I support gay civil marriage. This puts me at odds with the official views of my bishops. If I had been asked about that on air, I would have said something about how I am personally uncomfortable disagreeing with my hierarchs, but I would also have said that in the Orthodox Church, just because a synod or council meets and says something does not mean it is right. Let me give you a few examples…
Today I begin a series I call Ancient Faith Continued. I chose that title with a purpose.
At the most basic level, “Ancient Faith” refers to a radio program I recently appeared on to discuss how the church responds to gay marriage and the culture wars. I wanted to “continue” what I said there by addressing some questions I was told to prepare for but did not have time to discuss.
At a deeper level, “Ancient Faith” invokes the modern nickname for the Orthodox Church, and “Continued” points to the way I think about its relationship to culture. This raises questions of about the way I think about the Tradition (i.e. the scriptures and traditions of the Orthodox Church). Continue reading “Ancient Faith Continued: Theology and Symphony”
An icon takes something material and makes it transcendent by pointing away from itself. I think the economy should work like an icon. That means the meaning of market activities cannot be found in a market. This is something we forget a lot of times. Part of what it means to be in a market society is that we work ourselves to death and never bother to ask, “Why?” Maybe I am nuts or maybe I am naive, but I don’t think this is what life is supposed to be like.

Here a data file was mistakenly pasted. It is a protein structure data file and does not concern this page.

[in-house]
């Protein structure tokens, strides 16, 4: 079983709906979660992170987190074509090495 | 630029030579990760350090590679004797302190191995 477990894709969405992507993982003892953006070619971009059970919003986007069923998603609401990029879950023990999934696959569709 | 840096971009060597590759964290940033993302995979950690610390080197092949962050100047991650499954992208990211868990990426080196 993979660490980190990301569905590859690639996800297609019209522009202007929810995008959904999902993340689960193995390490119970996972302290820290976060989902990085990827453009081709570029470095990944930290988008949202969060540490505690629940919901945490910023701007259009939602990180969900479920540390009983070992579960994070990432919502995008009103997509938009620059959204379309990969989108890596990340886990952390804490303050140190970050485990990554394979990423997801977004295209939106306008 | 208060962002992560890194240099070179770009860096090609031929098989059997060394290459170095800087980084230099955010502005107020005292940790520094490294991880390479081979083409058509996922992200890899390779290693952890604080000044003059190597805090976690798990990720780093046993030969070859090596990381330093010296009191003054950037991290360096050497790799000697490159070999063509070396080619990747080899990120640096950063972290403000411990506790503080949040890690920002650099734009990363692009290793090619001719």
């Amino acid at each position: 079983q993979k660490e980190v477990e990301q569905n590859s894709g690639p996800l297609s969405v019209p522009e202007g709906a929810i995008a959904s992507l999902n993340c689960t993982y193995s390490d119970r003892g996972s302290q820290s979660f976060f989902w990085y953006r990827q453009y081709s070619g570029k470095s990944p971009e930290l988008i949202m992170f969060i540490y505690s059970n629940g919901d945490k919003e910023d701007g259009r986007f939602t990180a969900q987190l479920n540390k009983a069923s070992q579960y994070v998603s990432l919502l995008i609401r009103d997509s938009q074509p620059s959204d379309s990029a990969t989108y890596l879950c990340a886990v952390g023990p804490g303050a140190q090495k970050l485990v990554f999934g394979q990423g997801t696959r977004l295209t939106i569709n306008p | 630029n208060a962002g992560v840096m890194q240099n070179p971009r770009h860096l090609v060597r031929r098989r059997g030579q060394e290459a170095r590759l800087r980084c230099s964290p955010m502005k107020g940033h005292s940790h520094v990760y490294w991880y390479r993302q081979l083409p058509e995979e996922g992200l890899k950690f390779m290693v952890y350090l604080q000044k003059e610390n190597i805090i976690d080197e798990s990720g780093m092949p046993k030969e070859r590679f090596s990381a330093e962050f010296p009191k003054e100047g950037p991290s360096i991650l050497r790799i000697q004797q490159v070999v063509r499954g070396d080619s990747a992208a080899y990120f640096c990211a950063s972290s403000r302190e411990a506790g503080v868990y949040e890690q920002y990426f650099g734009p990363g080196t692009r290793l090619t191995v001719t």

Consumption is the sole end and purpose of all production; and the interest of the producer ought to be attended to only so far as it may be necessary for promoting that of the consumer. –Adam Smith, Wealth of Nations
To explain how capitalism enables a “sick epectasis,” I need to offer a brief history of the liberal (i.e. “liberated”) market.